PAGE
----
Using virtual reality to disrupt a person’s sense of balance, researchers may have stumbled upon a new method to identify imperceptible fall risks among elderly patients and perhaps improve balance.
Although it may seem counterintuitive, researchers the University of North Carolina and NC State used virtual reality to disorient study participants as they walked on a treadmill. By recording their movements, the research team of biomedical engineers was able to identify specific muscle responses that contributed to loss of balance.
The results, published in the Nature Scientific Reports, showed that participants altered their gait to take wider, shorter steps, as expected. But electrodes attached to subjects identified specific muscle movements that affected posture and foot placement.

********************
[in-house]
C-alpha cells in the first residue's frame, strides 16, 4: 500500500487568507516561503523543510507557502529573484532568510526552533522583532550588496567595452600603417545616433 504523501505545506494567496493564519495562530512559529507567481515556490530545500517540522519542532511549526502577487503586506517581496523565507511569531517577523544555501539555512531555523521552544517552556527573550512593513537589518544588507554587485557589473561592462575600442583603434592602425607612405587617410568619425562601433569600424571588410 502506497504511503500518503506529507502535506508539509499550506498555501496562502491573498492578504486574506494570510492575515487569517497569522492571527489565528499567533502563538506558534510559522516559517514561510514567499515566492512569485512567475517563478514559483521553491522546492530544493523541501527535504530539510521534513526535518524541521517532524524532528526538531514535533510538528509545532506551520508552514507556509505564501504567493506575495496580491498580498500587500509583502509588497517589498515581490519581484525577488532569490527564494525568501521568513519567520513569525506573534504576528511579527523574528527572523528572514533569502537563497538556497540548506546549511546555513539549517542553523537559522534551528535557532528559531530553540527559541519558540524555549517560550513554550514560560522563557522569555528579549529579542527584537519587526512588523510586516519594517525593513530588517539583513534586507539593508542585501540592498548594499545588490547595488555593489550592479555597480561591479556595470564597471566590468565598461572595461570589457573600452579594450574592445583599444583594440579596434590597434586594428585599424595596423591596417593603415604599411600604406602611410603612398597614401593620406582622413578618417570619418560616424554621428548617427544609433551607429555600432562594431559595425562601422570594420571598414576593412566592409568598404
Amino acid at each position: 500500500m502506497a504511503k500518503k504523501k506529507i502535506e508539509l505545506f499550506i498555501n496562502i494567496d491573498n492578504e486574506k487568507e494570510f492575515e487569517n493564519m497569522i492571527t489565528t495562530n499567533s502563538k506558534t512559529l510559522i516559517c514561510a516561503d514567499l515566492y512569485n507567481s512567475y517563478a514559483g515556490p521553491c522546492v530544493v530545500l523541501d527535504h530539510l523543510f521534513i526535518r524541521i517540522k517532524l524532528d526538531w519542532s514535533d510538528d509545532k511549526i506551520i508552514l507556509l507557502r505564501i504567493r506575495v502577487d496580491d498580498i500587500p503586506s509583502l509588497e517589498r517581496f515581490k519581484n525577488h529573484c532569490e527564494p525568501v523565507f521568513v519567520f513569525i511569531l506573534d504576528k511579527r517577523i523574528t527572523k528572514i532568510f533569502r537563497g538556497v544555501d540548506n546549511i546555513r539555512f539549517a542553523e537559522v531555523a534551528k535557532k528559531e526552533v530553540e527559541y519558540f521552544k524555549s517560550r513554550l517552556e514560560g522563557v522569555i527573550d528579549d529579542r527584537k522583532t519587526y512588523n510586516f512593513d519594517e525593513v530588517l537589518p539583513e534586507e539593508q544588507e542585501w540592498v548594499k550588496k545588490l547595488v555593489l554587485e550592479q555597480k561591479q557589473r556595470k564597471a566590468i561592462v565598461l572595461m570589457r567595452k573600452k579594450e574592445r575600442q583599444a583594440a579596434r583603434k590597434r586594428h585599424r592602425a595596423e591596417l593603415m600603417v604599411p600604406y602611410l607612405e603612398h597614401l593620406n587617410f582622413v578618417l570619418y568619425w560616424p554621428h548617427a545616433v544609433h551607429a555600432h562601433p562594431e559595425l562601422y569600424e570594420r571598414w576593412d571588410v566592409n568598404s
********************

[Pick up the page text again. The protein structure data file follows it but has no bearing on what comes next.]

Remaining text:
“We think there’s a big opportunity to use visual perturbations in a VR setting to reveal balance impairments that would not be detected in conventional testing or normal walking,” Jason R. Franz, PhD, assistant professor in the Joint UNC/NC State department of biomedical engineering said in a press release. “The key is to challenge balance during walking, to tease out those impairments that exist under the surface.”
Virtual reality could be particularly helpful in understanding the fall risks associated with elderly patients and patients with degenerative illnesses. Patient falls have been a long-running concern for healthcare providers because of the high costs and subsequent care that follow. Some hospitals have even turned to video monitoring systems to replace patient sitters and prevent falls.